Dwarf apricot trees are essentially the same as their full-sized relatives -- they will produce full-sized fruit, but the tree is smaller. Grafted onto dwarf rootstock, dwarf apricot trees remain short at about 5 to 6 feet, with heavy branches. Careful attention should be paid to maintaining a strong structure for the tree, with five to seven scaffolded, or horizontally-growing, branches that will bear fruit. Whether the tree is grown outdoors or in a container that can be moved, pruning is essential for a healthy, productive dwarf apricot tree. Prune in the fall, when the tree is dormant.
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Things you need
- Short-handled pruning shears
Clip away vertically growing branches and shoots to allow better light and air penetration to the centre of the tree. You are trying to achieve an open centre for your dwarf apricot tree. Look at the tree and picture a goblet glass.
Set the blades of your pruning shears at a 45-degree angle, down and away from crotches and the trunk. This will allow moisture to drain off the stubs instead of collecting and causing rot. Cut carefully and well.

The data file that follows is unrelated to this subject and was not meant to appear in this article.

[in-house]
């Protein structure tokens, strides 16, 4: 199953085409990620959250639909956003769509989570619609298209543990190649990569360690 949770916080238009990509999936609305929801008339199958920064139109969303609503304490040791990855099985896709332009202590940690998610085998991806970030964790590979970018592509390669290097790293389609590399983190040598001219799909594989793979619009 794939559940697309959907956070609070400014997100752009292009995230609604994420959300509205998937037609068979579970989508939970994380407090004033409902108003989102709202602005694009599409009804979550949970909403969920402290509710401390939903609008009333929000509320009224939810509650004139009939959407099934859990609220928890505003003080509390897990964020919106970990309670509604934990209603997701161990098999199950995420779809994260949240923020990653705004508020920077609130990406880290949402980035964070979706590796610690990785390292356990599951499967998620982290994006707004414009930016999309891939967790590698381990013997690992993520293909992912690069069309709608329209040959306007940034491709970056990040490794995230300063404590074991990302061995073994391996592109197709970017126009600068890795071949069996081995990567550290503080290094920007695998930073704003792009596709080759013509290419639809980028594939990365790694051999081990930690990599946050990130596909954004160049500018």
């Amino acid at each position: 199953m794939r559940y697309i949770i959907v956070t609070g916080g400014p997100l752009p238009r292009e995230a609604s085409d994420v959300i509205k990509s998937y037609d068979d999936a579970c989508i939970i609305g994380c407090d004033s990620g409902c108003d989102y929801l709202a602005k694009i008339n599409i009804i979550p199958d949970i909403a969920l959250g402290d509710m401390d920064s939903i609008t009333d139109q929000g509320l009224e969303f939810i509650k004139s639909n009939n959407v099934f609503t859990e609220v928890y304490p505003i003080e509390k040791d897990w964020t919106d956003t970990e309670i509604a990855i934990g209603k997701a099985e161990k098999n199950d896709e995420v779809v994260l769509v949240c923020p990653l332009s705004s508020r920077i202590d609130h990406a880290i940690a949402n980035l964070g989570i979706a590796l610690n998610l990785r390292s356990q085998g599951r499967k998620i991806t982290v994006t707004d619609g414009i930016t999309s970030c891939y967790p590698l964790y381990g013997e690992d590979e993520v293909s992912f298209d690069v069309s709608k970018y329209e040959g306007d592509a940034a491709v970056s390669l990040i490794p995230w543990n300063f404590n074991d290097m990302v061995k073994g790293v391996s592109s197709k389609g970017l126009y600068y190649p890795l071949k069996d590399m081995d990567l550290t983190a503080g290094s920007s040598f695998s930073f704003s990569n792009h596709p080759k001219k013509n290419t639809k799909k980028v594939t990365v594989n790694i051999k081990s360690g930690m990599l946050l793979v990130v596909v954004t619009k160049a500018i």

Trim off water shoots (called suckers) from the bottom third of the tree, down to the soil line, whether the tree is in a container or planted into the ground. These shoots will never produce fruit, and will sap vigour from the upper parts of the tree if you allow them to grow.
Once a strong structure of scaffold branches has been established, very little pruning is necessary for a dwarf apricot. Look periodically for limbs or branches that cross each other and rub, because this condition can cause bark injury and invite diseases. Always prune to leave the strongest, most horizontally growing branch intact.
Prune away dead wood or diseased foliage whenever it appears. Bag and discard the trimmings to prevent disease and fungus, and rake up fallen fruit before it rots to avoid attracting unwelcome insects and wildlife. A dwarf apricot can produce as much fruit as its relatives, so routine maintenance is necessary.
Tips and warnings
- Remove upright shoots that spring from the centre of pruned dwarf apricots in midsummer. Increasing light and air penetration will help the tree produce more fruit, while those vigorous, upright shoots will never produce.
- Never prune the branches of apricot or any other fruit tree flush or flat with the trunk of the tree. Doing so may cause tearing of trunk bark, making the tree susceptible to diseases.
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